Susan G. Komen for the Cure Signs Lease at Pew's Nonprofit Village
WASHINGTON, March 10, 2009 — The Pew Charitable Trusts today announced that Susan G. Komen for the Cure(R) will lease over 14,000 square feet of space in its D.C. headquarters, located at 901 E Street, NW. In partnership with the District and Mayor Adrian M. Fenty, Pew has dedicated the vast majority of its building to housing 501(c)(3) nonprofit organizations, thus making it the city's first "nonprofit village."
"Susan G. Komen for the Cure(R) has been a leader in the fight against breast cancer for more than two decades. We welcome them to Washington, D.C. and our building," said Rebecca W. Rimel, President and CEO of The Pew Charitable Trusts. "Nonprofits play a unique and important role in the District, and we are honored to be part of the effort to strengthen their presence in our nation's capitol."
Komen's new office in Washington, D.C. is part of an effort to expand its presence and influence in public policy and in health care diplomacy. As such, it will serve as the home base for the organization's global outreach efforts, as well as its sister organization, the Susan G. Komen for the Cure(R) Advocacy Alliance. Founded in 1982 by former Ambassador Nancy G. Brinker in the memory of her sister Susan G. Komen, who died at age 36 of breast cancer, Komen for the Cure launched the global breast cancer movement and today is the world's largest grassroots network of breast cancer survivors and activists fighting to save lives, empower people, ensure quality care for all and energize science to find the cures. Ambassador Brinker, the organization's longest serving volunteer, who recently completed her tenure as the United States Chief of Protocol, will also be based out of the new Washington, D.C. office.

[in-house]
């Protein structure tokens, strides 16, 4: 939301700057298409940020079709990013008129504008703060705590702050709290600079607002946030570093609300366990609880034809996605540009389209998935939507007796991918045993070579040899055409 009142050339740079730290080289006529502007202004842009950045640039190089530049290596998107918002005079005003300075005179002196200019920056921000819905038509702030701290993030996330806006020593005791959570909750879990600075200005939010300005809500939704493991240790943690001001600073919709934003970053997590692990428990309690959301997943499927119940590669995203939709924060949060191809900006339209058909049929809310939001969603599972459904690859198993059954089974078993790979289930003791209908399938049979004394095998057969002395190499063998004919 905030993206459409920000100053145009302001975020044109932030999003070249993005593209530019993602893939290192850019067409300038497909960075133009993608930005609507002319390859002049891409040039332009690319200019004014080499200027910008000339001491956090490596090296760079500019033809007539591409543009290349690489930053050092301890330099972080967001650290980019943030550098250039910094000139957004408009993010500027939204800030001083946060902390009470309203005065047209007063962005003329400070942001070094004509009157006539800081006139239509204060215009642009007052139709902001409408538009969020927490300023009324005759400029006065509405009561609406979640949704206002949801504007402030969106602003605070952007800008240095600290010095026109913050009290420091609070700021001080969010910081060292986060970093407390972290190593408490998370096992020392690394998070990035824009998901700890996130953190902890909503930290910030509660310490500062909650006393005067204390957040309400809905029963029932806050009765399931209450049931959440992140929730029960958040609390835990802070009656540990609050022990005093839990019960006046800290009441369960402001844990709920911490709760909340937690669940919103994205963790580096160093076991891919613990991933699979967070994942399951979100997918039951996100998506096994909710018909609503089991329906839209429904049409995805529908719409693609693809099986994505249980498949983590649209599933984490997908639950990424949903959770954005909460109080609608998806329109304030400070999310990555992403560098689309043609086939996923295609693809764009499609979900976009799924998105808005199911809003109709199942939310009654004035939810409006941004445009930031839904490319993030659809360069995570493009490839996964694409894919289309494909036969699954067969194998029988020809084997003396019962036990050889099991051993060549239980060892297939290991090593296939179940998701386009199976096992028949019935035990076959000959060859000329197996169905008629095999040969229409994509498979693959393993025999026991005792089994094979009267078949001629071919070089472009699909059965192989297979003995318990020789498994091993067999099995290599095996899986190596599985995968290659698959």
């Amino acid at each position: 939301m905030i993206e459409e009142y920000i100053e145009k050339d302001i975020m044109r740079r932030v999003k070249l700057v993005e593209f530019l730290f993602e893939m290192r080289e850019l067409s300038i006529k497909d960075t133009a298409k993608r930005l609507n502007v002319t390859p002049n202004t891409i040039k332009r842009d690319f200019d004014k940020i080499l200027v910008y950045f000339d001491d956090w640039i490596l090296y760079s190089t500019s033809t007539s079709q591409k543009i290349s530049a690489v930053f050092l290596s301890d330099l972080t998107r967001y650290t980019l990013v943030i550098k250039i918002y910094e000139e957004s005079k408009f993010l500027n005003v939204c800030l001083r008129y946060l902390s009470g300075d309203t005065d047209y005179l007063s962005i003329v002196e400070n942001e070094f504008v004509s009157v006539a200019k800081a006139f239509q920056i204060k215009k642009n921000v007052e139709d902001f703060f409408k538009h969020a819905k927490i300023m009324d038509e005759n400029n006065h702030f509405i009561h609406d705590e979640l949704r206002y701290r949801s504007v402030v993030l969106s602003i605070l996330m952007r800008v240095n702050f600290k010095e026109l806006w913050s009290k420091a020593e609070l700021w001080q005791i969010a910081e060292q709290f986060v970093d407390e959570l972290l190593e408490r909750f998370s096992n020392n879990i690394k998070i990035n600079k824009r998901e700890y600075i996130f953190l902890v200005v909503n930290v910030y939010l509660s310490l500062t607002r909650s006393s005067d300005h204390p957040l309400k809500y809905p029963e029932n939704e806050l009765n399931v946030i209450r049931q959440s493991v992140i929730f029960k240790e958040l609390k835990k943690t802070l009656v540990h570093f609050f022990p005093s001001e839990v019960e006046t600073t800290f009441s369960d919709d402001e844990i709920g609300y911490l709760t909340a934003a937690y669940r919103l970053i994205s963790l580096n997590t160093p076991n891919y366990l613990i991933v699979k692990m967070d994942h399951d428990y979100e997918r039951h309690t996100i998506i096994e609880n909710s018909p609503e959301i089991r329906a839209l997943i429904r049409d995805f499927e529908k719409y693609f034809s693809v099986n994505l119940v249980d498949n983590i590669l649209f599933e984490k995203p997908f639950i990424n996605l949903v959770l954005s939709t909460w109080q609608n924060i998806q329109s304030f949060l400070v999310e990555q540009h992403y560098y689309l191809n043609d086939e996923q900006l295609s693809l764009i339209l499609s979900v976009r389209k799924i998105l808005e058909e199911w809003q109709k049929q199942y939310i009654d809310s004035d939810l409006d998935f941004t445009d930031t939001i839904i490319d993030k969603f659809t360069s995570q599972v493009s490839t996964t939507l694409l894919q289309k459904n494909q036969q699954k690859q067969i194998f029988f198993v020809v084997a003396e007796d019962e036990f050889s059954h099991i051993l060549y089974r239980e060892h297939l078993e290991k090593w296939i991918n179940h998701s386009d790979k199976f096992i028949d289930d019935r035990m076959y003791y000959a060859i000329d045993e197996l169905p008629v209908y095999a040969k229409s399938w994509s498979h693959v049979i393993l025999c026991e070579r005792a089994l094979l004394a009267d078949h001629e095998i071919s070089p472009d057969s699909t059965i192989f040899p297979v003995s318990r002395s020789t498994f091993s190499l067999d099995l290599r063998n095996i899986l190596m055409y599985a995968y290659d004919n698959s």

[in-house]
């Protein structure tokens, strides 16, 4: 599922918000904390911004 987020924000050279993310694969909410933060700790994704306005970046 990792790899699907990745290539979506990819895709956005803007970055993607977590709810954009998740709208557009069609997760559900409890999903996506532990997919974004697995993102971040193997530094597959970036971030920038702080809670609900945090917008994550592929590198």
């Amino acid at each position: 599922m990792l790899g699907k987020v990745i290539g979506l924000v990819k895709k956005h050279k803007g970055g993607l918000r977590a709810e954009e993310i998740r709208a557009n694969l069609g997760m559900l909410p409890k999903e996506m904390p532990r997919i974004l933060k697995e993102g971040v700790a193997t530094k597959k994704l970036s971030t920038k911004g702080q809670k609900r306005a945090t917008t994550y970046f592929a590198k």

"This is a critical time in this country for health care reform and the war on cancer. By establishing firm roots here in the nation's capital, we are signaling that we plan to be actively engaged on behalf of the 2.5 million breast cancer survivors living in the U.S. and the people that love them," said Ambassador Brinker. "At the same time, cancer rates are rising at alarming rates in many regions of the world and there are significant economic and cultural barriers that prevent even the most basic care. It's a disease that is expected to kill 10 million people globally in 25 years without intervention. This must change, and from this office, we will work to do just that."